Skin Therapy Letter HOME
Written for dermatologists by dermatologists. Indexed by the US National Library of Medicine.
Skin Information
NETWORK
Skin Therapy Letter About STL Subscribe Today SkinCareGuide Network Site Map
CUSTOM DERMATOLOGY SEARCH:
Loading

Psoriasis Treatment: Light Therapy

Light therapy (phototherapy) is given under the supervision of a physician. It is available in dermatologists’ offices, psoriasis day-care centers, phototherapy clinics and some hospitals.

UVB:

Ultraviolet B (UVB) light waves have wavelength’s ranging between 290-320 nm. It is the wavelength in sunlight, which is responsible for most of the sunburns. Sometimes tar, anthralin, calcipotriol/calcipotriene, or tazarotene topical therapy is also used in conjunction with UVB phototherapy. In 1925, Goeckerman used tar in addition to UVB. The Ingram method refers to tar baths, topical anthralin and UVB.

UVB is given to the whole body in a cabinet, or to localized areas with a small portable unit. Most UVB given is broadband UVB. Narrow band UVB, which has a wavelength of 311 nm, is available in certain centers. Some patients may do better with narrow band UVB, but the risk of a sunburn reaction may be greater.

The eyes need to be protected with special glasses during UVB treatment in order to prevent eye damage. Although treatment is often limited to 2-4 weeks, long-term treatment might be associated with aging of the skin and potentially an increase in skin cancer. UVB treatment is usually given 3 to 5 times a week, then less frequently as the skin improves. Long remissions may occur after UVB phototherapy.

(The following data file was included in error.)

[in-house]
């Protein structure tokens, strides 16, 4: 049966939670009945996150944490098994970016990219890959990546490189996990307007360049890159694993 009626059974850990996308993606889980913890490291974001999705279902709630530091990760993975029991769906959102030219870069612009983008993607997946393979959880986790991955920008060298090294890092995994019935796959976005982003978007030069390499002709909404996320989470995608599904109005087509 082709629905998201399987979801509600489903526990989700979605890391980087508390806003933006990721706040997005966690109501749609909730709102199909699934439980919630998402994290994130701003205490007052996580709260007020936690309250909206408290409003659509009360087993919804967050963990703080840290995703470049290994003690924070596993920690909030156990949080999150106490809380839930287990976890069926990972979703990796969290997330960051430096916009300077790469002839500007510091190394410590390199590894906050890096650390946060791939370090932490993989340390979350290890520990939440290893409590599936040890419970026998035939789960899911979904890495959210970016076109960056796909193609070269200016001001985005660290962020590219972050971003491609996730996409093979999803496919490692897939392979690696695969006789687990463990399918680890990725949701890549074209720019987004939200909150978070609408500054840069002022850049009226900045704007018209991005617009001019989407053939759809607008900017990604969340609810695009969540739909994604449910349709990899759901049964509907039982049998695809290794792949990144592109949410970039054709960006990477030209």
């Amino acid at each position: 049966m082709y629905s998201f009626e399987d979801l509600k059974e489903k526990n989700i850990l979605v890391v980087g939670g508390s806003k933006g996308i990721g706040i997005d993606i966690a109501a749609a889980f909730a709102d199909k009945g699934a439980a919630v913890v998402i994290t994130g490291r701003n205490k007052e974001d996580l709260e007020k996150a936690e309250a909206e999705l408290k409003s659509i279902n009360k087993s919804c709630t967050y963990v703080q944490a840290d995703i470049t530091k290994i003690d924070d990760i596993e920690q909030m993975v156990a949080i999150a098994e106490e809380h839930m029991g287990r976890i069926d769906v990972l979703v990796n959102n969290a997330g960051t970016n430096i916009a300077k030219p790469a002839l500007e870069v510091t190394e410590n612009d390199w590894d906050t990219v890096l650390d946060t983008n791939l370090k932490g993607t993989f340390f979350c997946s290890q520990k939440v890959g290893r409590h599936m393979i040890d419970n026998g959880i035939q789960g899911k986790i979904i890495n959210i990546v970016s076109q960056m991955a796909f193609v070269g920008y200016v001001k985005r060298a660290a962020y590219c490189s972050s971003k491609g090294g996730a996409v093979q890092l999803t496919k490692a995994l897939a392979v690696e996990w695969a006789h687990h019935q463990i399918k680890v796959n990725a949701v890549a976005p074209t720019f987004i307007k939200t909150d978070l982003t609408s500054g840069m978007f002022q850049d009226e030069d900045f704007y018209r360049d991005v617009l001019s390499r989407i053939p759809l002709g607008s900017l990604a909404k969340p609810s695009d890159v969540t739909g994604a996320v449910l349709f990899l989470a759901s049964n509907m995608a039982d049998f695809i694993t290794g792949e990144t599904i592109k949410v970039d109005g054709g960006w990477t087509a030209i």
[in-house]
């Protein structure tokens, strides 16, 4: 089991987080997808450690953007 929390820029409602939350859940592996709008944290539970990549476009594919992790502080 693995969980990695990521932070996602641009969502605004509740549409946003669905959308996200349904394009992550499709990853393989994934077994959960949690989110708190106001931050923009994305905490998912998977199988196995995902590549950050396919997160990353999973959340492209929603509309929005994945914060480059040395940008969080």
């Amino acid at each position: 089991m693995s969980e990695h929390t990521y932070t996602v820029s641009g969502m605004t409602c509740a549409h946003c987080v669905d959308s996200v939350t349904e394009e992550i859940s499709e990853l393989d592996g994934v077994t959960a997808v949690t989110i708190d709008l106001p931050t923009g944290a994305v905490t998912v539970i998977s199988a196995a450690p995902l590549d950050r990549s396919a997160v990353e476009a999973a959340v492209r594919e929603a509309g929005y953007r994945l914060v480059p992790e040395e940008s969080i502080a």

PUVA:

PUVA stands for Psoralen (a medication that sensitizes your skin to ultraviolet A light waves) + UVA (ultraviolet A, with a wavelength range of 320-400 nm). The psoralen may be taken internally as a pill or applied to the skin (in bath water or as a cream, ointment or lotion). After a set time after the psoralen has been taken or applied, the skin is exposed to ultraviolet A radiation in a cabinet or with a small portable unit.

You must wear protective eye glasses as soon as you take the psoralen pill, during treatment (for both the internal and topical PUVA treatments), and for one day after your treatment, in order to prevent eye damage. Other potential side-effects include itching and dryness of the skin, a sunburn reaction, freckling, aging of the skin and skin cancer. The pill often causes an upset stomach. You can minimize nausea by taking the psoralen pill with food. PUVA therapy is usually given initially 2 to 3 times a week, then less frequently as the skin improves. It takes about 25 treatments over a 2-3 month period before clearing takes place. Long remissions may occur after PUVA therapy.

Re-PUVA:

Re-PUVA refers to treatment with a retinoid (for example, Acitretin) and PUVA. The retinoid is usually started a couple of weeks before the PUVA. The total dose and number of PUVA treatments may be less if treatment with a retinoid is also given.

Laser:

Laser light treatment has been used for localized resistant patches with some success. However, it is still considered experimental. The laser used is the 308nm Eximer® laser which gives a quick response. Since the light beam is relatively small, it is not a practical treatment option for generalized disease.